Saturday, April 05, 2014

The Havana hustle

All Havana tourists get hustled. It's small stuff, really, but it's relentless. Havana is full of jinateros ("jockeys", literally), who will swindle you with a smile out of a few cucs.

Meandering over the streets of the spread-out Vedado in the waning afternoon, we walked past a group of young, dark-skinned Cuban men playing dominos on a suburban corner. "Hey, Shark!" a soft-spoken one in green called out to Kayo, who was wearing a shark T-shirt. "Hey, Skippy!" another one called to me, pointing to my hat. "You look Australian!"

"I am," I said.

"Heh-hey, kangooroo!" He made the bouncy-bouncy hops towards me with paws curled, baring a soldered bar of gold spanning his top incisors. He looked like Jaws from Roger Moore-era James Bond.

They separated and bamboozled us with polite, friendly and enthusiastic conversation about our home countries. Cubans, starved of quality information, are genuinely eager for news from the outside world. All they get is filtered through the official national media channels which only tells them what the government allows them to know. There is a broad disdain for Cuban newspapers.

"Where are you going now?" said Goldenbite. I told him we are just wandering, having a look at the sea and the Malecón, and that maybe we'll find something to eat. "Heh-hey, I know the best place to eat. Good food, nice views. The price, es muy económico. Is a private restaurant. That building there. Fifteen floors up. Beautiful views!" Maybe, I told him. After the Malecón. I gently extracted myself, but became ensnared with the shark-fishing Green Softie, who was in the middle of telling Kayo about the same restaurant.

"Hey," said Goldenbite to Softie. "You're taking my...." Goldenbite stopped himself, realising he was speaking in English. He rephrased in Spanish, but it was clear what he was saying: you're stealing my mark.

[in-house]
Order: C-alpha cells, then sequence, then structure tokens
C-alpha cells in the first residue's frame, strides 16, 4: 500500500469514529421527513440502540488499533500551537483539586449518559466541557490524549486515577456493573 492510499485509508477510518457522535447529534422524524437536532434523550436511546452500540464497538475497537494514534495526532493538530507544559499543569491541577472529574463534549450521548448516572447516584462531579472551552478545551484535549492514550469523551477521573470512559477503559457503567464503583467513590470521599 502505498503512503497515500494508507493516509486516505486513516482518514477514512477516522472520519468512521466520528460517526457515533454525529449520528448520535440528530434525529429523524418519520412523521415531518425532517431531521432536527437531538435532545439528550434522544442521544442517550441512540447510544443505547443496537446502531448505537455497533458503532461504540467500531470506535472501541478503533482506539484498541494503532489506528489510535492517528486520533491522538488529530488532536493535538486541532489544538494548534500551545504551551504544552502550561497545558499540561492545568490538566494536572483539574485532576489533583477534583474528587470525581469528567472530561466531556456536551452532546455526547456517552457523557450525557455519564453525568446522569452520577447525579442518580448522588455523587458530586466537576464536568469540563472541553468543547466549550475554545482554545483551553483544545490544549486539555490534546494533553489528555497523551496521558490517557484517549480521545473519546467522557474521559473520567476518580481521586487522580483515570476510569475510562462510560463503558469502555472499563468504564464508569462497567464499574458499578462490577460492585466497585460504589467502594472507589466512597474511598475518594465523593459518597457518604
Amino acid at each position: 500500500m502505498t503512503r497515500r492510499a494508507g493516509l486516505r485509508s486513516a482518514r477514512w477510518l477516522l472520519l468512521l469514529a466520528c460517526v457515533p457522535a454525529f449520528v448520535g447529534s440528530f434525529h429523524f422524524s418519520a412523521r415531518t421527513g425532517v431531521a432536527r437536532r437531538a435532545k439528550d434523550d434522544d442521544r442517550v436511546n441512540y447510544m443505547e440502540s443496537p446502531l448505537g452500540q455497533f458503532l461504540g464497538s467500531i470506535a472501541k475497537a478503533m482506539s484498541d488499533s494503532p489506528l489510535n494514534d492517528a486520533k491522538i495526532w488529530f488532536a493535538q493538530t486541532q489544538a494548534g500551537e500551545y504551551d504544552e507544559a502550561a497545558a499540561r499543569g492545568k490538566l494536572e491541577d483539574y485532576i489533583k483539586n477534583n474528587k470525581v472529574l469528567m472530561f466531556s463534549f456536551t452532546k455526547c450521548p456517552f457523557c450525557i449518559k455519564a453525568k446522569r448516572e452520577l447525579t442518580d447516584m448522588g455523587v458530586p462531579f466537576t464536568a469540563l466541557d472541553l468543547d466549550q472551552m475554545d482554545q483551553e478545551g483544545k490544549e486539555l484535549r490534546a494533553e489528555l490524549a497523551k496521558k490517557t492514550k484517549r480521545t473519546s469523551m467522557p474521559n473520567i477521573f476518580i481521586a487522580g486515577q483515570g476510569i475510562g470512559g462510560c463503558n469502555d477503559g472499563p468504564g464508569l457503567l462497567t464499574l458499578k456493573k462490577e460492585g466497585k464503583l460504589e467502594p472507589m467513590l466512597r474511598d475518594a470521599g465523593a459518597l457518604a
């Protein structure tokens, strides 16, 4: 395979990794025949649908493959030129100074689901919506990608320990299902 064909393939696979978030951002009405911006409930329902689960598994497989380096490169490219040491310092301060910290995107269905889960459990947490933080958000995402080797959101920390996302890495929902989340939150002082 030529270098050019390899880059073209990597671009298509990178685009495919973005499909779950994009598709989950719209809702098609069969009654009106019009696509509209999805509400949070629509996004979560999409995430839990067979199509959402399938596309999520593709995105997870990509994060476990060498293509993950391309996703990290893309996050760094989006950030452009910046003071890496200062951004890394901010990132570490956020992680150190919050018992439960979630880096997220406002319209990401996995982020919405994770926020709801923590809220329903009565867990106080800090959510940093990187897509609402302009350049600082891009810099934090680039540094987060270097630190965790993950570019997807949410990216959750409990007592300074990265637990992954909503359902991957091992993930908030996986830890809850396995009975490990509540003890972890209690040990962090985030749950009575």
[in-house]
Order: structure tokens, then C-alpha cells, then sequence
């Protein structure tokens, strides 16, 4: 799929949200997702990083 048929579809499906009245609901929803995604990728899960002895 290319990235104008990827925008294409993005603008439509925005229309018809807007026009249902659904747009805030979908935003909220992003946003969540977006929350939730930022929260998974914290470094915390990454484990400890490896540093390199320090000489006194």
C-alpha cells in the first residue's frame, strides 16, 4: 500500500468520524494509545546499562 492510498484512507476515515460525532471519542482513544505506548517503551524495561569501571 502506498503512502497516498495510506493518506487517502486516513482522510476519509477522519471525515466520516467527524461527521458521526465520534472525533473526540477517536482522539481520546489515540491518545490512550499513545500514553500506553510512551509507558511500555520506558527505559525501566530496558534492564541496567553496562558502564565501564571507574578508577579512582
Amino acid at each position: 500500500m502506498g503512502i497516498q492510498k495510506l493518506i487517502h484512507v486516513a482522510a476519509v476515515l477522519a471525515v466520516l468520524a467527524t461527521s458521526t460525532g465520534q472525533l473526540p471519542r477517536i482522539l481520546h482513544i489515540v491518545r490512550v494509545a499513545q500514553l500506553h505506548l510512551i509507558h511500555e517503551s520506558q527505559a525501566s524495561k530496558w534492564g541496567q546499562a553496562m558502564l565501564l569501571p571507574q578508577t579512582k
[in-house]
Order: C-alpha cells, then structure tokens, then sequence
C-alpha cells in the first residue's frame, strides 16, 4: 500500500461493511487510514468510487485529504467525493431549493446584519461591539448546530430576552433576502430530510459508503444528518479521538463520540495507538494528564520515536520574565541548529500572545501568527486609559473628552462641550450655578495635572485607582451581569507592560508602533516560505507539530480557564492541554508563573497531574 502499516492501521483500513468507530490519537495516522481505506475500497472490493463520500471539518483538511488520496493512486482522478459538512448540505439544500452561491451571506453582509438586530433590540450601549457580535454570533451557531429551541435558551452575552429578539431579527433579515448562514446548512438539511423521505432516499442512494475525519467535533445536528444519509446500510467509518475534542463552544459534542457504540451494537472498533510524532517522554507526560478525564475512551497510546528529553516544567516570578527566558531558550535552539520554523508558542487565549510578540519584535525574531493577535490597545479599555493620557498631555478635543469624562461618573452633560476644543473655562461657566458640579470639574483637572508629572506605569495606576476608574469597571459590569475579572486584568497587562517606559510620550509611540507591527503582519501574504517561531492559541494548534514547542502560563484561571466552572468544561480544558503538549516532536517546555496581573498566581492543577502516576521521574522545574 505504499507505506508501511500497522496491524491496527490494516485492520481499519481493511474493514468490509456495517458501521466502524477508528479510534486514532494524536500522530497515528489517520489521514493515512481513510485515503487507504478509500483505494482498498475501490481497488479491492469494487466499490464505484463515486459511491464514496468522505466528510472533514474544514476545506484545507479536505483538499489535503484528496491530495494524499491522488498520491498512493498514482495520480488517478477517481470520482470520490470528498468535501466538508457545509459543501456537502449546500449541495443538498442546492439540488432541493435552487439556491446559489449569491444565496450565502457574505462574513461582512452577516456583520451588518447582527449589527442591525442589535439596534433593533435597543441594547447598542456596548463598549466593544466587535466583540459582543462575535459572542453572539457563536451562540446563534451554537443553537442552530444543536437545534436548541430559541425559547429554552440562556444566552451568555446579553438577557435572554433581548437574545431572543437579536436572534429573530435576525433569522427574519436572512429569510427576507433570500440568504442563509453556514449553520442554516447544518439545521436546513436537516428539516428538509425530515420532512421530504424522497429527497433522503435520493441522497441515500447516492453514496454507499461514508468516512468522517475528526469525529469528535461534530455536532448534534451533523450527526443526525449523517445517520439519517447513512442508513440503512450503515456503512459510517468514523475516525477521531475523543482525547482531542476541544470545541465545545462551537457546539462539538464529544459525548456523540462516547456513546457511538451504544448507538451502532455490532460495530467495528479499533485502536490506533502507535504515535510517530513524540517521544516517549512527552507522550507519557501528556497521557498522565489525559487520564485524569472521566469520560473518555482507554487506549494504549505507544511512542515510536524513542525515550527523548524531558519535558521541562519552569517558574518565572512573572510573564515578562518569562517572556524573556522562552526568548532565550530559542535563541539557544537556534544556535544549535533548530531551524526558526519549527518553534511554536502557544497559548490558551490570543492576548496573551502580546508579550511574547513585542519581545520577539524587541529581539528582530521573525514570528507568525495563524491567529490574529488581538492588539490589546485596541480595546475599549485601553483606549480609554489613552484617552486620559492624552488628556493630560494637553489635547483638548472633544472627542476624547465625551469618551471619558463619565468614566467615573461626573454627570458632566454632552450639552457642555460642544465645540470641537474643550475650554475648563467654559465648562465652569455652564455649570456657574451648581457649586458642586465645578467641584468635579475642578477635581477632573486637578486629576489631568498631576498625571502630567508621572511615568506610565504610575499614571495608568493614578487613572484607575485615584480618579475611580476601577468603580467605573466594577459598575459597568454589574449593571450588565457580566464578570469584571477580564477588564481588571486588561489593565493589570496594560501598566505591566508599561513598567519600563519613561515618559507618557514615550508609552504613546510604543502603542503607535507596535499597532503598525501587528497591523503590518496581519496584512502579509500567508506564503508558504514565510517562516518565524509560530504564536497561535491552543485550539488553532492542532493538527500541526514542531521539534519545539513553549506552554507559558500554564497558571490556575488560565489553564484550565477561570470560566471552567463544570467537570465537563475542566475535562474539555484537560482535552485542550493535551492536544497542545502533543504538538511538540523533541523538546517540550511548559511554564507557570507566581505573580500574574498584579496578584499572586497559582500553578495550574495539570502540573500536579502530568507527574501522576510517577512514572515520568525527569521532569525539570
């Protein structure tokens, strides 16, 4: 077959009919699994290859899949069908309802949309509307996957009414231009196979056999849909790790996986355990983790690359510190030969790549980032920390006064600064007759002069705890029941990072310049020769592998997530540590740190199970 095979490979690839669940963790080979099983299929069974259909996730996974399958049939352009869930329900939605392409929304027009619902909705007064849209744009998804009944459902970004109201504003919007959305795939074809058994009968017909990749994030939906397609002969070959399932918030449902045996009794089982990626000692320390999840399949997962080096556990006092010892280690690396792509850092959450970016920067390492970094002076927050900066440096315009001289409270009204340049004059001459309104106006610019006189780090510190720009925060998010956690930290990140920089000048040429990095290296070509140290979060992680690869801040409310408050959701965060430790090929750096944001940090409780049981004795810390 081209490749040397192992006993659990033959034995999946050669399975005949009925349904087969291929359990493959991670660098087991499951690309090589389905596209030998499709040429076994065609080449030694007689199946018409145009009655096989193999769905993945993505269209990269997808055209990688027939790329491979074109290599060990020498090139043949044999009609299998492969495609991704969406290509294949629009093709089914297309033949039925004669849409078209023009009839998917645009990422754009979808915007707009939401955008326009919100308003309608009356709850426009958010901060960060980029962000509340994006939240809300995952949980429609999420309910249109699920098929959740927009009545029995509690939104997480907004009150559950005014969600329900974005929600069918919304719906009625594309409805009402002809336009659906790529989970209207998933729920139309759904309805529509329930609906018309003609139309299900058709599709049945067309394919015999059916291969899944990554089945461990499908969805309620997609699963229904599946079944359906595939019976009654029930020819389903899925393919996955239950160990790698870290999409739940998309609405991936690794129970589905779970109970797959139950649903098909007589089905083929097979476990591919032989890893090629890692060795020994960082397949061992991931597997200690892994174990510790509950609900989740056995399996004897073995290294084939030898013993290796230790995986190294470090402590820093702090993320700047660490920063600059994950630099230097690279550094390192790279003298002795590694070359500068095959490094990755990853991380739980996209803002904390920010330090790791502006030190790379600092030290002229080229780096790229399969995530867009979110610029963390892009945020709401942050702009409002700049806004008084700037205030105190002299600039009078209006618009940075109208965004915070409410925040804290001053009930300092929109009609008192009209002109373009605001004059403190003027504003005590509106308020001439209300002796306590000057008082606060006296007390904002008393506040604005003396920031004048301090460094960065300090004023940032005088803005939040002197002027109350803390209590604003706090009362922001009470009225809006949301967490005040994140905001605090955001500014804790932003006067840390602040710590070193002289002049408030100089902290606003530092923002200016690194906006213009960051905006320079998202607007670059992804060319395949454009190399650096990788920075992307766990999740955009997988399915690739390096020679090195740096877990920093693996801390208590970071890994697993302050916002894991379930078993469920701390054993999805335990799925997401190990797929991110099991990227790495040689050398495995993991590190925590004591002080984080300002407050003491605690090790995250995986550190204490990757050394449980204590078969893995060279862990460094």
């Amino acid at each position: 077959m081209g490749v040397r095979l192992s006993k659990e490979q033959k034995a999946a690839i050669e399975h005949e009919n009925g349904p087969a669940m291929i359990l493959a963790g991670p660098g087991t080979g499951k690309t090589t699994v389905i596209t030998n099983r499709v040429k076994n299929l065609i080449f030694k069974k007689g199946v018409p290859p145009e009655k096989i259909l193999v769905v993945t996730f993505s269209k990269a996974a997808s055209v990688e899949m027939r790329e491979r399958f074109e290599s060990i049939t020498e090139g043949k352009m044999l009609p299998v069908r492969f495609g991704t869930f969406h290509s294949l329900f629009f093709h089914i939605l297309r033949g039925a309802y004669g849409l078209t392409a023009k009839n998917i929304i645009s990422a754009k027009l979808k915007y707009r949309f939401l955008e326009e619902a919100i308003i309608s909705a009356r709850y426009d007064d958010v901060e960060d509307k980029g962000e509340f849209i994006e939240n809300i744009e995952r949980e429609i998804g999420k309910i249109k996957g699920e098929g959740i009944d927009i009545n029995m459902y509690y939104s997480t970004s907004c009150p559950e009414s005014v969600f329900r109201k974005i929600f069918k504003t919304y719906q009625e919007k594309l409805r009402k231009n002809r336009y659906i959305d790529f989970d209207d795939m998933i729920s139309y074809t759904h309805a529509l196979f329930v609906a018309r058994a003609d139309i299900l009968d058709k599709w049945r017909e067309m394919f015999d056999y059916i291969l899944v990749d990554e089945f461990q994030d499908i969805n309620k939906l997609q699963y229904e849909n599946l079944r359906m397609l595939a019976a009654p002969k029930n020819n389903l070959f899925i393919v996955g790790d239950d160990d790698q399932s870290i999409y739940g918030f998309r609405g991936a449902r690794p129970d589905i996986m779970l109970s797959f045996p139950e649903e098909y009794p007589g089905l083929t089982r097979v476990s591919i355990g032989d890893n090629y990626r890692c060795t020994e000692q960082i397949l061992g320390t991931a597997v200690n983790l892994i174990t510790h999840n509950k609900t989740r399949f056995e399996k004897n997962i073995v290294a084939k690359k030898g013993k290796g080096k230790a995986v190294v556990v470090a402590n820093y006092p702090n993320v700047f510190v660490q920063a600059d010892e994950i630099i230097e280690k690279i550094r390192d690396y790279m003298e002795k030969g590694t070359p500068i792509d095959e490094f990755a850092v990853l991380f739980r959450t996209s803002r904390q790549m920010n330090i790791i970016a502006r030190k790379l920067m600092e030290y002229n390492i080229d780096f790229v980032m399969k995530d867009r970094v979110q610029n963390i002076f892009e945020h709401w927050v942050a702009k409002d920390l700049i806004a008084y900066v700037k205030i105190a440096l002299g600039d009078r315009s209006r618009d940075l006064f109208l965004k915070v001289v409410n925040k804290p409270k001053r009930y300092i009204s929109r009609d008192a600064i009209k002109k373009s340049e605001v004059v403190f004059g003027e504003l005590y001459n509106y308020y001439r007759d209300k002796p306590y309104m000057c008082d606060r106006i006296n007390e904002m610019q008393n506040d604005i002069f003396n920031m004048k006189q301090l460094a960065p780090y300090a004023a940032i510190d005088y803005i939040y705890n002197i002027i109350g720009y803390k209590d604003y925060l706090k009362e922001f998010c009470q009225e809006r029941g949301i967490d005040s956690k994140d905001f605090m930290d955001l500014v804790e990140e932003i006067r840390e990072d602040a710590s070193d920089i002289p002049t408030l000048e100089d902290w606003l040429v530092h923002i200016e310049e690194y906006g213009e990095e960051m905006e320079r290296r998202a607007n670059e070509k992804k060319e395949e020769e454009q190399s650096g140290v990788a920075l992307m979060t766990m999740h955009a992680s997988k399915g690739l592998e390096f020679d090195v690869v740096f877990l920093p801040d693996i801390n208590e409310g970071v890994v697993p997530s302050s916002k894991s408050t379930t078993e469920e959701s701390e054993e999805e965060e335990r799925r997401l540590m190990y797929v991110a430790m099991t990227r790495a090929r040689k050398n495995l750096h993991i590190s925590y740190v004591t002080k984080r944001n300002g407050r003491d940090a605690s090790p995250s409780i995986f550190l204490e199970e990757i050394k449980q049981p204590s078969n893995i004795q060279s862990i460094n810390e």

They let us be to scout the Malecón but didn't lose sight of us, and when our thoughts did eventually turn to food the Green Softie was there, besting Goldenbite to guide us to the building with the private restaurant on the fifteenth floor. It was an apartment building, which struck us as odd. We wondered if this was a sign warranting suspicion. Should we enter the lift with this guy? And then we had. He yammered about Canada, about hockey and about dukes. "The dukes, you know? The dukes?"

"The dukes?"

", the dukes. The hockey team, yes? The mighty dukes?"

On the fifteenth floor, it was all apartments. He led us down the dim and windowless hall, opened a door to one of the flats, and lo! There really was a restaurant inside, with brightly festooned walls, a bar and tables and waiters dressed for dinner, diners and music and a balcony with, indeed, fine views of the sea. Before we were seated by the waiter, Softie said to us, "my friends, have a mojito. Sit down and have a mojito. Is okay you buy me a mojito?" So there it was. This harmless jinatero works tourists for mojitos, and perhaps also a small commission from the private restaurant which no tourist would ever know — and prices are in tourist cucs, not Cuban pesos — is there. The prices were not muy económico, but in fact rather caro: over CUC$60 for two of us. Sydney prices. Down on the street you could find a meal for CUC$10, we later discovered.

This is how La Habana is. Everywhere the people are friendly, but everyone is on the make. Constantly, "Hey, my fren, where are you from? Where are you going? I know the best place!"

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